UCLA’s bad Final Four test isn’t new to the Bruins, but they won’t deny it
This time there is no Walton, Jabbar or Marques Johnson. There’s no Chris Smith, Jalen Hill or Daishen Nix either. UCLA doesn’t have the players it first had, it didn’t seem to have players, and it still ends up in a place where it had exclusive rights: the NCAA Final Four.
UCLA has 19 appearances in its Final Basketball in its glorious basketball history, and almost all of them were directed by an extraordinary combination of elite talent. The Famous Halls, All American, were the future NBA All-Stars. When the UCLA enters the tournament so far, it’s because the Bruins were better.
So what happened?
In his second year as a coach, he played three short players who would play key roles, with Mick Cronin placing himself in the same category as Ben Howland, Jim Harrick, Larry Brown and John Wood. And somehow he did something that Brown alone did, maybe he never did: he did a bad test in the Final Four. The Bruins lost their last four games of their regular season and went into a frenzy in March. And now it has become the only first team to reach the Final Four, joining the 2011 VCU.
Brown’s 1980 team was closest to UCLA’s surprise. Those Bruins finished 17-9 and fourth in the Pac-10. They had three regular alumni and that was a success, but they also had seven future NBA players.
“When you’re trying to preach, when you’re building a program – and you heard me say this, I first told you on April 9, 2019 – I say WIM is fun,” Cronin told reporters postgame. “Our score has been elite, 11th or 12th in attack, but tonight has been our defense. You have to find a way to win. And these guys are always having the most fun in that room in life. Because they won.”
In three days, UCLA pulled out No. 1 and No. 2 in the East Region, the regular season champion of the Michigan Big Ten Conference and the regular season champion and champion of the Alabama SEC.
In both cases, the Bruins advanced far this year by achieving a much higher level of defensive commitment. It’s an elite jumping team, and they don’t turn the ball around, but they don’t dominate on high percentage shots. They could hardly beat the Wolverines or the Crimson Tide; so all the actions taken to limit the property and make all the cuts Michigan tried to make as uncomfortable as possible.
“We won on the defensive end,” Cronin said. “It simply came to our notice then. We didn’t interrupt. We were forced to shoot during the shoot and that was the whole key. We were forced to shoot. “
Michigan had every chance of throwing the Bruins, just like Alabama did before, and Michigan State had all the returns in the First Four. None of these three were successful. UCLA scored in the Final Four, averaging 66.6 points in regulation. The deeper the Bruins advanced, the more ugly they needed to play. This was achieved, in part, by consuming as much of the shot clock as possible with patience with the ball, and yet making a proper attempt at the shot. What’s more, it was the product of extraordinary defensive efforts.
Michigan, which owns the nation’s No. 9 offense, had a .83 points per property. All-American Hunter Dickinson was the only Michigan player to reach double-scoring, and he had 11 points. The wings of Franz Wagner and Chaundee Brown, who assumed the offensive responsibility of Isaiah Livers before the injury, drowned Jaime Jaquez and Jules Bernard and added 12 points.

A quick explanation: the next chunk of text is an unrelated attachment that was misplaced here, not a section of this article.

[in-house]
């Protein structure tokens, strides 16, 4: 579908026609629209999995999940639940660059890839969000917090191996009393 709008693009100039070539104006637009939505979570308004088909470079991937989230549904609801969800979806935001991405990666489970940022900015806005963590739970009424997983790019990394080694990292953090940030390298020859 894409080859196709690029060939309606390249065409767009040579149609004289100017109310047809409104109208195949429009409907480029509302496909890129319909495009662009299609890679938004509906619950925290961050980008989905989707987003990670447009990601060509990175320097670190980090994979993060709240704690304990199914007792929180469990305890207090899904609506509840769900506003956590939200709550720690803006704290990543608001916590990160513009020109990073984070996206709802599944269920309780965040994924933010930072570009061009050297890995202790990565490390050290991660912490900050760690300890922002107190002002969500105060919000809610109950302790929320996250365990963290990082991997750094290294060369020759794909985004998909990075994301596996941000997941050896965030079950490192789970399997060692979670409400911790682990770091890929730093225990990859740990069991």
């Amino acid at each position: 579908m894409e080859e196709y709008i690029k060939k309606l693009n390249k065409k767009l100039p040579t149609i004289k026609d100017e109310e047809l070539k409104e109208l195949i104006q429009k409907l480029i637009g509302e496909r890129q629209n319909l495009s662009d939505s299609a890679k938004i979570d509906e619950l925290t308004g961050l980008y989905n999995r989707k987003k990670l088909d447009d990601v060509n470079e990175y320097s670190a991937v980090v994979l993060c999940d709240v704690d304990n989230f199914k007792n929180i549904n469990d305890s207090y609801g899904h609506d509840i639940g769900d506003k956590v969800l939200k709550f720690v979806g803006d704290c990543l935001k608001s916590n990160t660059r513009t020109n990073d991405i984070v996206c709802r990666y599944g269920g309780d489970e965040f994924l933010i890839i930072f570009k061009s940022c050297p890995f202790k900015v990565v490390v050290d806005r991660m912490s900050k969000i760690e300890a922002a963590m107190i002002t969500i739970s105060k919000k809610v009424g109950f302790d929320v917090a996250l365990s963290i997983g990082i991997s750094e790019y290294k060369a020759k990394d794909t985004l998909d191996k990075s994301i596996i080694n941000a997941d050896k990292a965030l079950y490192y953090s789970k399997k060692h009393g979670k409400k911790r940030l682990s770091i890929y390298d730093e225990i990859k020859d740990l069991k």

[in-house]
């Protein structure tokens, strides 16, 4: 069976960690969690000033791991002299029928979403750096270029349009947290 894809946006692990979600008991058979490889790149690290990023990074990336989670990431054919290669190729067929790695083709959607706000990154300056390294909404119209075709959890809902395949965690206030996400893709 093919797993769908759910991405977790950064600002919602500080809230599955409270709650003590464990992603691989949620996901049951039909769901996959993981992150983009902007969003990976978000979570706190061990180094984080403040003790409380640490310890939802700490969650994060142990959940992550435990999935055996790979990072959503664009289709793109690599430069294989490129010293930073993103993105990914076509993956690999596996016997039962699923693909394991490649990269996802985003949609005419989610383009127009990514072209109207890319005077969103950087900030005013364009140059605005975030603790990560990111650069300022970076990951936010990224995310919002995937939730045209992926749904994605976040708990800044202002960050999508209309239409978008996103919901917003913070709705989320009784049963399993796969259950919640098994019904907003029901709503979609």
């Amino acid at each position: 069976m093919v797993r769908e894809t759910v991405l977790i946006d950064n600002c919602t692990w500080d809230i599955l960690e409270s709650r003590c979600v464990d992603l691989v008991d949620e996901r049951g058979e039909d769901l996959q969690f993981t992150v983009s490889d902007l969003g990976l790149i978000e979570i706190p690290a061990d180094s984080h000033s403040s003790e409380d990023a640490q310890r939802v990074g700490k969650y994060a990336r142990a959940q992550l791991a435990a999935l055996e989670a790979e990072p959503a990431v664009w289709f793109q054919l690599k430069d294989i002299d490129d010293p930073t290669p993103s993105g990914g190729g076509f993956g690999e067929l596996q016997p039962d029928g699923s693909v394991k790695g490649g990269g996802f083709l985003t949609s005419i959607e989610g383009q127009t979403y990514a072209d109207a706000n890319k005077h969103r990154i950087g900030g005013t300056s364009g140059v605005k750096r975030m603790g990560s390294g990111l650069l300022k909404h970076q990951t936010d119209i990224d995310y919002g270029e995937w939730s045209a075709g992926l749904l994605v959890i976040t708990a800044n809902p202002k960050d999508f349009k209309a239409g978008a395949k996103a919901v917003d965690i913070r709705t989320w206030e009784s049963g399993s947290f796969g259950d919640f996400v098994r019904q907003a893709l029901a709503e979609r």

The Wolverines missed four missed shots and three three-point openers in the final 3 minutes, and each of those shots would put them in the lead. They didn’t make a basket in the last 5 minutes. They made 14 turnovers, almost one for the four goods they had at stake.
“It’s very disappointing for our boys, working so hard this year, to come down to a property,” Michigan coach Juwan Howard told reporters. “It simply came to our notice then. In the game of basketball, there are one or two properties that can help or hurt, and we’ve fallen short for ourselves. ”
UCLA entered the season without Nix, a five-star recruit who committed to the Bruins last year but chose to join the NBA’s G League track program. Smith broke the ACL on New Year’s Eve in a win over Utah. Hill chose to leave the program in February for personal reasons.
Cronin put more offensive responsibility on the transfer of Kentucky’s Johnny Juzang, encouraging him to have more shots than the shooter. Since it was a five-star approach to high school, Juzang was expected to be a long-distance elite. 34.5 percent are shooting. Cronin and his staff convinced Juzang that he had other ways to play large numbers. He averaged 21.6 points in the NCAA Championship, including one of the 51 points the Bruins scored against Michigan.
“I approached it like another game. We’ve been very involved in this tournament, ”Juzang said.“ You don’t want to – as a player, you don’t like to put pressure on yourself. I know the whole team was worried that we would leave him on the ground and give him everything we had. I mean, the shots happened and the teammates found me. I wouldn’t say anything different.
“I love each of these guys. It’s unbelievable, man. Surreal. Surreal. You know, something you’re growing up with, that you dream about. And with such a great team of guys, with such tremendous staff, such tremendous coaches, it’s wonderful. It’s beautiful. It’s a wonderful time to share this moment with your brothers and great people. “
Not one of his brothers is American. There are few professionals of the future. But they all go to the Final Four. Like many Bruins before, with bigger names, more skills, but no great desire to win.